One of the funniest jokes told about the former U.S. President George W. Bush’s vacations was what Pam Spaulding said on August 12, 2007: “I guess you could look at it this way—the more he’s on vacation, the less damage he can do to the country.”
The current U.S. president Barack Obama came back yesterday from a week-long vacation he spent in the state of Massachusetts. The vacation comes at a bad time in terms of Obama’s Middle Eastern policy. With the accumulation of the U.S. administration’s mistakes as well as the increase in Washington’s hypocrisy towards the Middle East, I believe that Spaulding’s remark applies to Obama as well.
The worst that the Obama administration has brought to the peoples of the region—who naively believed its much vaunted ideals—are the illusion of “positive engagement” and the lie of Washington’s ethical commitment to justice, human rights, public freedoms and democracy. Today, all illusions are dispelled and lies are uncovered a little more than four years after Obama’s Cairo speech—which he delivered on June 4, 2009—promising us with more U.S. understanding based on mutual respect and common interest.
Palestinians and Israelis genuinely seeking a just and lasting peace and the freezing of settlement have woken up to the bitter reality. Syrians who believed that Washington would eagerly rescue them from a corrupt, sectarian and bloody regime, as well as the Egyptians—who had big hopes for Obama whom they thought would understand the deep meaning of democracy in countries that rarely experienced it and endured the consequences—were confronted with the same reality.
Clearing the water
In this painful and decisive period for the region it has become clear for Arabs, first, and their neighbors, second, that the Obama administration attaches weight neither to positive engagement based on mutual respect, nor to ethical commitments, save in clichés. These clichés might fool an honest U.S. voter who is able to hold his politicians accountable when they lie, but they are no longer convincing to the Arabs who have been deceived by U.S. policy over and over again, particularly during the last two years.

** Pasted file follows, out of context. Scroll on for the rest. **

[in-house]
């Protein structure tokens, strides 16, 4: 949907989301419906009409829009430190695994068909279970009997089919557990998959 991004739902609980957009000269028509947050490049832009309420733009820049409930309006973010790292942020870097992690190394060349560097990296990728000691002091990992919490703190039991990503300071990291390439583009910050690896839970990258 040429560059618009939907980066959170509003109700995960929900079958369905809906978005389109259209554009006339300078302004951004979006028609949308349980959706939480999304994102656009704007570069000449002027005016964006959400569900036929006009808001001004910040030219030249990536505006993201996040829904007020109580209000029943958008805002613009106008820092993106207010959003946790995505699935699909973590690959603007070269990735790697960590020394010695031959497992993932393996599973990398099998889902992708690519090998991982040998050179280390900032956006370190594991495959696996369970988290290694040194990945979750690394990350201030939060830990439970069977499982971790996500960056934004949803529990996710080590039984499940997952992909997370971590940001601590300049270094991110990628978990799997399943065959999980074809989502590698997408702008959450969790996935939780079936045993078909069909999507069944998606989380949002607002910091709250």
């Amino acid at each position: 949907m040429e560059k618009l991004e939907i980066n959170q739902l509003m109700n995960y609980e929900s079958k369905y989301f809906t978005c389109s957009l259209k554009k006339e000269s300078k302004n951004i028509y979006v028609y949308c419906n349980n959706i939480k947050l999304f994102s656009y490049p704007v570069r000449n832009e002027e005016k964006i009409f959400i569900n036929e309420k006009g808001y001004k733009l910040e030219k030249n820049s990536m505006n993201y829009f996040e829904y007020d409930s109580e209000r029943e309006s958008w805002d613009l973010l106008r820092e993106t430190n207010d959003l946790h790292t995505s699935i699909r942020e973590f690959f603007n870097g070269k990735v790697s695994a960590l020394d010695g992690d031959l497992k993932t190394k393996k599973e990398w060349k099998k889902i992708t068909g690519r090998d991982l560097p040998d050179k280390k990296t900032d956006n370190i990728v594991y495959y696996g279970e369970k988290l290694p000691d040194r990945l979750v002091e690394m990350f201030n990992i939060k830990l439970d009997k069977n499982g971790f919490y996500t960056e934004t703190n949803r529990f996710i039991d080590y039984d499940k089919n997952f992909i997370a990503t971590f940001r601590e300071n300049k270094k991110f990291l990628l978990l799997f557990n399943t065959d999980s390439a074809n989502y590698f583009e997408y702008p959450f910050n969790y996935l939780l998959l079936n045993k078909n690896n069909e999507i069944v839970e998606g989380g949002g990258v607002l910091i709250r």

The worst that the Obama administration has brought to the peoples of the region—who naively believed its much vaunted ideals—are the illusion of “positive engagement” and the lie of Washington’s ethical commitment to justiceEyad Abu Shakra
Obama’s ideals failed in the first real test represented by Benjamin Netanyahu’s insistence on building and expanding settlements. The American president turned his back on the moderate Palestinians willing to negotiate and the Israelis who believe in peace, granting hardliners on both sides—Hamas and the Likud as well as similar-minded factions— an invaluable favor. Now we are witnessing new, farcical negotiations which Netanyahu’s government preceded by approving more settlement units. As usual, the U.S. Secretary of State John Kerry only expressed his regret and urged both sides to go ahead with their empty and fruitless negotiations.
In Syria, the situation is just as bad. The Obama administration is no longer interested in toppling the Assad regime which successive U.S. administrations persevered to put on the list of countries supporting terrorism, and which had carried out the most appalling massacres and crimes. This U.S. administration is, actually, continuing what the George W. Bush’s administration started; namely leaving the region an easy victim to Israel’s and Iran’s intersecting ambitions.
Obama, I think, remembers well enough how the U.S. dealt with Iraq. He also remembers how Iraqis—whose main interest was to topple an oppressive regime that only knew the language of murder—were deceived, and later realized that their country has become a fragile entity subordinated to Iran, with its Kurdish-dominated north almost independent, internal security absent, and future uncertain.